Gradually, my daughter began to gain more independence and I felt less and less like I had to hover over her constantly and be involved in her every moment (young toddlers are escape artists and more than once I’ve found her with a permanent marker and have no idea how she got it). The thought of having another baby began to surface in my mind again, and my husband and I started talking about if this was the path we wanted to go down. If we were going to do this, we were going to need a plan, and we would have to do things differently. 

I started discussing with my therapist about having a second and my strong desire to, but my anxiety over what that would look like. We did EMDR sessions over the traumatic memories from my early postpartum period with my daughter, working on loosening the hold those memories had on my mind and putting new thoughts in place. We made a plan that I would keep a mood journal so that I could notice if I was consistently starting to struggle, but also so I could see that one bad day didn’t mean I was developing a perinatal mood disorder again. 

When I saw my OB/GYN for my annual exam, I asked her what the plan would be for a second pregnancy for me. She told me that she would keep me on my antidepressant, and that the one I am on doesn’t have any real known risks to a developing baby (and that she was on it for one of her pregnancies as well). It’s also noted in my chart that I had PPD with my daughter in 2020, and they would be keeping an eye on my mood throughout pregnancy and into postpartum. Since I also had issues with my blood pressure with my daughter, after I became pregnant, I was also referred to a new nurse navigator program where I have an OB nurse that I can talk to and will provide me with support up to 1 year postpartum.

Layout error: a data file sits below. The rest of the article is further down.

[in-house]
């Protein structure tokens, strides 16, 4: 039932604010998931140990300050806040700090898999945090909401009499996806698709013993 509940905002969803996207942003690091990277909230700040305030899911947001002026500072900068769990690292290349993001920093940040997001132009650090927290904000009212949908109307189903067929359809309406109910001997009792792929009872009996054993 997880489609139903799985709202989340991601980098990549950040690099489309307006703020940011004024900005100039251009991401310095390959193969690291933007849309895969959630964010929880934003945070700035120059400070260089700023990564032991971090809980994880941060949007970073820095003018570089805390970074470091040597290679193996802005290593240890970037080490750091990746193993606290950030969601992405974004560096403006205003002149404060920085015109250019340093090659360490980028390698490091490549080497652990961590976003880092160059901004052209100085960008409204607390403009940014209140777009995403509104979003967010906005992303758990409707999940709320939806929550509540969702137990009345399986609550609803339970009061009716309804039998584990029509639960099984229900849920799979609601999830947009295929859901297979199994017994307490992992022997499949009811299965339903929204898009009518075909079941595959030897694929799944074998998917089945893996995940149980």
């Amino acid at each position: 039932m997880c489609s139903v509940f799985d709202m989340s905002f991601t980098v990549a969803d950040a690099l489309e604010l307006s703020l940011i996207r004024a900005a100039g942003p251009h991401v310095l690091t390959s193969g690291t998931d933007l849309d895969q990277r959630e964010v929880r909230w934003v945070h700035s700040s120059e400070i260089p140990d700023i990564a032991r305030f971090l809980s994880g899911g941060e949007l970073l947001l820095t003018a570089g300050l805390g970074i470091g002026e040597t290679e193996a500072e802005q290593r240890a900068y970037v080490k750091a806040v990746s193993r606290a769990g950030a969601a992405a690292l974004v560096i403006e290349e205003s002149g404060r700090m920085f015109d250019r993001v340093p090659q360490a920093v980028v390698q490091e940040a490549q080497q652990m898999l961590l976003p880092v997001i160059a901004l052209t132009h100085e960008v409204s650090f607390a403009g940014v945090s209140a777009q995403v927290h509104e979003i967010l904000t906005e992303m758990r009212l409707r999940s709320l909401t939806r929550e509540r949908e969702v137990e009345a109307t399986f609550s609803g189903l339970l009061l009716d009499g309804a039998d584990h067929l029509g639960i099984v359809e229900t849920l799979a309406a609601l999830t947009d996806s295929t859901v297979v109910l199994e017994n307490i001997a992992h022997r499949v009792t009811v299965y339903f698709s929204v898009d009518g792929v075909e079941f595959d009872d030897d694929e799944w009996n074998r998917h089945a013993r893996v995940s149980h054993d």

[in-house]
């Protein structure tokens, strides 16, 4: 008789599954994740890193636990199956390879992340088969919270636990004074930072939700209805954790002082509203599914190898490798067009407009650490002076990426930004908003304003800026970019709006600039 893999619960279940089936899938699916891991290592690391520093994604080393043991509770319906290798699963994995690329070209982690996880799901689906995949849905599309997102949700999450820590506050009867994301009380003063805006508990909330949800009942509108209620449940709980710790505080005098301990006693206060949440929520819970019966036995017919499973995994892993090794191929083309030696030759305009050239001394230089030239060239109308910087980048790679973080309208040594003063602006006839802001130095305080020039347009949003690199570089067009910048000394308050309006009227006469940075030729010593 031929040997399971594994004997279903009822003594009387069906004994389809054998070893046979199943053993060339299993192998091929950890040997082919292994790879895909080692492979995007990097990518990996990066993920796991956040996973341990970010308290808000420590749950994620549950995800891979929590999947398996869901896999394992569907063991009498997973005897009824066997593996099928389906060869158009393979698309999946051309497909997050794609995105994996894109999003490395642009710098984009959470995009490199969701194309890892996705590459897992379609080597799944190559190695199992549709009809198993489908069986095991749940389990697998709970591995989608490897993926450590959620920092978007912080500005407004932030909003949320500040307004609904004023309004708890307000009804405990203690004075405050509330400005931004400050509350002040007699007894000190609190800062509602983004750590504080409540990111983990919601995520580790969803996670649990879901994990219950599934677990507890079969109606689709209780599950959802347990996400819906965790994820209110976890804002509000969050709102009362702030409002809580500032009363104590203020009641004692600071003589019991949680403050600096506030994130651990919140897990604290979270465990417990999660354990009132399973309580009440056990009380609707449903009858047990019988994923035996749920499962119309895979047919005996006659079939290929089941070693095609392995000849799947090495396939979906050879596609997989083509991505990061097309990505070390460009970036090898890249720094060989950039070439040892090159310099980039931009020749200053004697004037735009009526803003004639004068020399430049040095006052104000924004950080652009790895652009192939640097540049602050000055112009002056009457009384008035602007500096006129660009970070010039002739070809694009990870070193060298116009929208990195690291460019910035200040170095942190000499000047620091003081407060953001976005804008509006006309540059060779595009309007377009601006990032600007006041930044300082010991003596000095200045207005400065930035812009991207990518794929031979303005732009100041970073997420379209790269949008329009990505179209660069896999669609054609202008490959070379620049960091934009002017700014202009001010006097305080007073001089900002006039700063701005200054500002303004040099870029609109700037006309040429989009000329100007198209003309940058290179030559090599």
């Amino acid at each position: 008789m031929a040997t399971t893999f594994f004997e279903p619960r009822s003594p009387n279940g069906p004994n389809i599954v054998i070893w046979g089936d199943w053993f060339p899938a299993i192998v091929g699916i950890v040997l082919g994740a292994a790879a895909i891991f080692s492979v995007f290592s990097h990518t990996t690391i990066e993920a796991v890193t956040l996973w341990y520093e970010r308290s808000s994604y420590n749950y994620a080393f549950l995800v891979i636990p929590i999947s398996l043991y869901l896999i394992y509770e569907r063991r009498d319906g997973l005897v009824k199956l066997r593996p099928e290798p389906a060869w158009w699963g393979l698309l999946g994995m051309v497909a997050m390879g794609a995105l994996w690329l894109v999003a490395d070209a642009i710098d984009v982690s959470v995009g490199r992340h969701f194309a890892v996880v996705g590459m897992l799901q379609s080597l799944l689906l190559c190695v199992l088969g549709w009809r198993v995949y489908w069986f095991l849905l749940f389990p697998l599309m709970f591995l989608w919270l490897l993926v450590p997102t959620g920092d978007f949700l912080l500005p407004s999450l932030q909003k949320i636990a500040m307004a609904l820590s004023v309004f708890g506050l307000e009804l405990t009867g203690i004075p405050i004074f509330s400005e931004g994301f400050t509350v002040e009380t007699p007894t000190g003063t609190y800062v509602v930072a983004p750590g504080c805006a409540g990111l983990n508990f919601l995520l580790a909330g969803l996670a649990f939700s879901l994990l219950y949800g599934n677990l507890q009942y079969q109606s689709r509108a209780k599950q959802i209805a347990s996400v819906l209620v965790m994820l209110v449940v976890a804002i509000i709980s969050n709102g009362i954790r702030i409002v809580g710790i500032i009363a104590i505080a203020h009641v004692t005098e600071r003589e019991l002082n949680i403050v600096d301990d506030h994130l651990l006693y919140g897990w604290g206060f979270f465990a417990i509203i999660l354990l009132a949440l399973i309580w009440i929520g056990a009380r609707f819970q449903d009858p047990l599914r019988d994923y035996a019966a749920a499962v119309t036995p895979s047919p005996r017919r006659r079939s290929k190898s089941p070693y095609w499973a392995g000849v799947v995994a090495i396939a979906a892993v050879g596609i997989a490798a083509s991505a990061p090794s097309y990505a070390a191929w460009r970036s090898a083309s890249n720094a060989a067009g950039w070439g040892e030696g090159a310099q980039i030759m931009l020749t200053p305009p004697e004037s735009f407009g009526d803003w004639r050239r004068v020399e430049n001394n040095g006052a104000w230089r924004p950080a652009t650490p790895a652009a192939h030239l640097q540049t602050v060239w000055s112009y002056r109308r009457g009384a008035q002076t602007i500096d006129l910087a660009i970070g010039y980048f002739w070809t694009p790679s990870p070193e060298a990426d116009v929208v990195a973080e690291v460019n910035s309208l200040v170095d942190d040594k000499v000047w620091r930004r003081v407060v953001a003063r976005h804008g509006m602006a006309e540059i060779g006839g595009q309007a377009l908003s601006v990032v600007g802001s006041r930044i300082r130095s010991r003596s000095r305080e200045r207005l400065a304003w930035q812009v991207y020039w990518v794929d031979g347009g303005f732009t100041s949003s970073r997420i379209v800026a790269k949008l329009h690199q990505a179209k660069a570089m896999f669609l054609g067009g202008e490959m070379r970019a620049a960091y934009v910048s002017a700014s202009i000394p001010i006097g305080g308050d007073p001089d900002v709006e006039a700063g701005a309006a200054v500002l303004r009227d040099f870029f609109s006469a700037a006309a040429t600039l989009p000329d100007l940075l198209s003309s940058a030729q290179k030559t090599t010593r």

My husband and I made the decision to take my birth control out in the summer of 2022, and it only took a few cycles to get pregnant this time (instead of over 6 months with my daughter). While I’m overjoyed and so excited, I will admit to being a little nervous. 

I have to keep reminding myself that this time won’t be the same as with my daughter. Unless we’re terribly unlucky, there shouldn’t be another global pandemic with lockdowns this time around. We’ll be able to ask for help and ask for breaks from our friends and family (and all of our parents live within 20 minutes of us now). Our daughter will go to daycare during the day and still get to see her friends and socialize and learn, and that way we’re not juggling a newborn and a toddler at the same time all day long. My husband plans on taking his parental leave differently this time, and also knows what signs to look for in me that something may not be right. Having a new baby at any time is hard, but at least this time we also know what we’re getting into (instead of first-time parents, where I believe that no matter how much you read and how many classes you go to and how much you try to absorb, you still have absolutely zero idea of what you’re about to go through), and we know there will be sleepless nights and long days on the couch. 

If you’re trying to decide to have another baby after having a perinatal mental health disorder, please know there is no right or wrong answer. It’s okay if it’s hard to make that choice, it’s okay if you need to wait longer than you had originally thought you wanted to, it’s okay if it seems like there is no answer at all. It took a lot of time and soul-searching and therapy to make this decision, and I had to decide if everything I was afraid of happening was worth the risk. And for my family, it was. 

Whether you have decided to try again and have another, or if you are one-and-done, you have made the right choice for you and your family. And I support your choices wholeheartedly.